A study led by researchers at the University of California, San Diego School of Medicine shines a new light on molecular tools our cells use to govern regulated gene expression. The study was published on line in advance of print November 10 in the journal Nature Structural and Molecular Biology.
"We uncovered a novel mechanism that allows proteins that direct pre-mRNA splicing - RNA-binding proteins - to induce a regulatory effect from greater distances than was thought possible," said first author Michael T. Lovci, of the Department of Cellular and Molecular Medicine, the Stem Cell Research Program and Institute for Genomic Medicine at UC San Diego.
Researchers from California, Oregon, Singapore and Brazil made this finding while working toward an understanding of the most basic signals that direct cell function. According to Lovci, the work broadens the scope that future studies on the topic must consider. More importantly, it expands potential targets of rationally designed therapies which could correct molecular defects through genetic material called antisense RNA oligonucleotides (ASOs).
"This study provides answers for a decade-old question in biology," explained principal investigator Gene Yeo, PhD, assistant professor of Cellular and Molecular Medicine, member of the Stem Cell Research Program and Institute for Genomic Medicine at UC San Diego, as well as with National University of Singapore. "When the sequence of the human genome was fully assembled, under a decade ago, we learned that less than 3 percent of the entire genome contains information that encodes for proteins. This posed a difficult problem for genome scientists - what is the other 97 percent doing?"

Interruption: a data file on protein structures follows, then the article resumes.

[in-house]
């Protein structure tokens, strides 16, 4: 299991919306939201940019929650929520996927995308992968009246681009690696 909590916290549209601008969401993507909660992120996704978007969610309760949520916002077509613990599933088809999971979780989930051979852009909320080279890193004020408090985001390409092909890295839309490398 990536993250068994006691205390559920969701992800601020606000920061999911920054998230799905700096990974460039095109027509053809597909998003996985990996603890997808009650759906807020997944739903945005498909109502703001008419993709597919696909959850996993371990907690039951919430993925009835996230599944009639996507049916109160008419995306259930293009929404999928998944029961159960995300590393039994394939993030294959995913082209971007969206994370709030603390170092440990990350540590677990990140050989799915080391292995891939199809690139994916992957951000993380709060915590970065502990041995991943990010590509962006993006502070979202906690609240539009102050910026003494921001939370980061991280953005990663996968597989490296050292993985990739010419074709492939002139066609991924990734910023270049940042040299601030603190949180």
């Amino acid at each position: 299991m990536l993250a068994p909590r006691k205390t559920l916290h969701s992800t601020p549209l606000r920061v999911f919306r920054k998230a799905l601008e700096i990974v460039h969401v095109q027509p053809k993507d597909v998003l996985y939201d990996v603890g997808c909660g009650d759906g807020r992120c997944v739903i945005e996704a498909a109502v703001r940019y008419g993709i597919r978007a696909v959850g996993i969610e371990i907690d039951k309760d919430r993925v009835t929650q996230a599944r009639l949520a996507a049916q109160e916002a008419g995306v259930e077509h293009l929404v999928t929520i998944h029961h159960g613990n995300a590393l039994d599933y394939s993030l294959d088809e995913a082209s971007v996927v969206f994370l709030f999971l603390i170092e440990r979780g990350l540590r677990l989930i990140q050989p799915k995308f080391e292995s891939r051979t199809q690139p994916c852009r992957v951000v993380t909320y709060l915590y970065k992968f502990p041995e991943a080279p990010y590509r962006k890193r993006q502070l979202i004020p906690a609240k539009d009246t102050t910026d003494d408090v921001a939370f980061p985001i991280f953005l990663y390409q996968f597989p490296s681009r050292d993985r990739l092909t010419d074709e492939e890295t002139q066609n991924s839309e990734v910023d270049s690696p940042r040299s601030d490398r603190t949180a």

The role of the rest of the genome was largely a mystery and was thus referred to as "junk DNA." Since then sequencing of other, non-human, genomes has allowed scientists to delineate the sequences in the genome that are remarkably preserved across hundreds of millions of years of evolution. It is widely accepted that this evidence of evolutionary constraint implies that, even without coding for protein, certain segments of the genome are vital for life and development.
Using this evolutionary conservation as a benchmark, scientists have described varied ways cells use these non-protein-coding regions. For instance, some exist to serve as DNA docking sites for proteins which activate or repress RNA transcription. Others, which were the focus of this study, regulate alternative mRNA splicing.
Eukaryotic cells use alternative pre-mRNA splicing to generate protein diversity in development and in response to the environment. By selectively including or excluding regions of pre-mRNAs, cells make on average ten versions of each of the more than 20,000 genes in the genome. RNA-binding proteins are the class of proteins most closely linked to these decisions, but very little is known about how they actually perform their roles in cells.